IAM Cycling's squad for the 2016 season is due for a shake up with the Swiss team announcing the departure of 35-year-old Sylvain Chavanel. The Frenchman joined the team at the start of 2014, winning five races including the GP Ouest France-Plouay, but with the team looking to focus on sprint success no contract renewal was forthcoming. Jérome Pineau, who joined the team from Quick Step with Chavanel in 2014, is also set to exit the team.
"For next year, we want to have our pack of wolves more compact and prominent at the front of the peloton in order to usher our sprinters to the finish line more effectively. As a result of this reevaluation, we decided not to extend Sylvain Chavanel's contract," the founder of IAM Cycling Michel Thétaz explained. "We are certainly aware of everything that Sylvain has brought to this team. The collaboration has exceeded our expectations. We will never forget his fantastic victory at the GP de Plouay last August, nor his overall qualities as a racer as well as a human being. We have really had two wonderful years together with him. I reiterate my thanks to him for his professionalism and wish him the very best for his future."
The team's sprint options for 2015 include Matteo Pelucchi, Jonas van Genechten and Heinrich Haussler although the trio have just three wins between them and none since the first of February.
In March, Europcar sprinter Bryan Coquard told L'Équipe that the team's future would need to be decided before the Tour de France, explaining "I just now want to develop in a team with riders to support me for the sprints." IAM Cycling, BMC and AG2R have all inquired about the services of the Frenchman although the departure of training partner Pineau may influence his decision to ride elsewhere in 2016.
Contract extensions for Langeveld and Benoot
The immediate futures of Sebastian Langeveld (Cannondale-Garmin) and Tiesj Benoot (Lotto Soudal) are secure with both riders extended their contracts until the end of 2017. Langeveld, who has been with the team since the 2014 season, told AD.nl it was an easy decision to renew.
"Immediately after the classics Vaughters indicated that he wanted to keep me," Langeveld said. "That said a lot of [his] appreciation, as obviously it is not [normal] to offer contracts to riders if they are injured. I had already given my word and recently officially signed. I'm really enjoying myself with this team, so I have not considered offers from other teams. In the coming years I will have the same role as I have now, I may have my own way in the classics and other races I'm road captain.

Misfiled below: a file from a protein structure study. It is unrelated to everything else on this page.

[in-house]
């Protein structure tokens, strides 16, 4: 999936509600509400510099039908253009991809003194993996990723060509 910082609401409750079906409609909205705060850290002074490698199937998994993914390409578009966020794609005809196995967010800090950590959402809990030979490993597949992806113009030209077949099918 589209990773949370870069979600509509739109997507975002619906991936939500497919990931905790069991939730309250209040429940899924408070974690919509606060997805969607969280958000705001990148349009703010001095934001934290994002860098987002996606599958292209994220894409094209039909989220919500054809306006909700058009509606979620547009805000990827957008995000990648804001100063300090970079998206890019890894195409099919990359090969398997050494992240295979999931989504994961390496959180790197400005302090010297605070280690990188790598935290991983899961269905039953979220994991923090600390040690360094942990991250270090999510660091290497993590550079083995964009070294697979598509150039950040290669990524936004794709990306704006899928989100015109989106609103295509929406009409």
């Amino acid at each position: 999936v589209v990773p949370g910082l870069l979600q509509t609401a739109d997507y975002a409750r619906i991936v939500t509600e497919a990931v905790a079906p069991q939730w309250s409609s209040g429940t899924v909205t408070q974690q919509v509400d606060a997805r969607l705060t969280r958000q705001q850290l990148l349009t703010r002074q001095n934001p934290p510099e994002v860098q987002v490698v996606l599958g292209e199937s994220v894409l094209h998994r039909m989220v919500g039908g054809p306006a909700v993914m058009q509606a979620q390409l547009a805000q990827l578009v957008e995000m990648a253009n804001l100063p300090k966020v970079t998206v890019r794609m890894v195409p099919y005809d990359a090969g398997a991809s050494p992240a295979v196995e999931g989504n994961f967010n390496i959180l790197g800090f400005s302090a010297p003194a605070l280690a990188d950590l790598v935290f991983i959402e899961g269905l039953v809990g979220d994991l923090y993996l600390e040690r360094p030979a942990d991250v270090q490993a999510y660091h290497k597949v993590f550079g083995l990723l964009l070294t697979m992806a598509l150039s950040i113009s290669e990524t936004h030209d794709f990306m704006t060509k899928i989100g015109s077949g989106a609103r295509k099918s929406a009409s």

A successful start to the season has seen Benoot, 21, add another year to his contract which was to expire at the end of 2016. Benoot was fifth on his debut at the Tour of Flanders while he recently wore the first young rider's jersey at the Critérium du Dauphiné.
"Of course this recent development gives me a boost," he said. "That the team extends my contract after half a year is a signal that I’m doing well. I’m feeling very good in this team and I’m looking forward to be part of the team the next few years as well. It’s nice to have security for the future. But it’s not only with this extended contract that the team shows it has faith in me. I get opportunities to start in the big races like Tour of Flanders and Dauphiné and can save energy for the finale. I get a balanced programme that isn’t too hard."
Yellow jerseys galore
Four different stage winners, time bonus, varied terrain and abandons have see four different leaders of the Tour de France on the first four stages. Rohan Dennis (BMC), Fabian Cancellara (Trek), Chris Froome (Team Sky) and Tony Martin (Etixx-Quick Step) have all worn the yellow fleece so far this Tour. It's the first time since 1992 that there have been four different leaders after four stages. On that occasion the riders were Miguel Indurain, Alex Zulle, Richard Virenque and Pascal Lino.
Lino held the yellow jersey for 11 days before with Indurain reclaimed the race lead and held it all the way to Paris.
Miguel Indurain wore the first and last yellow jersey of the 1992 Tour de France (Getty)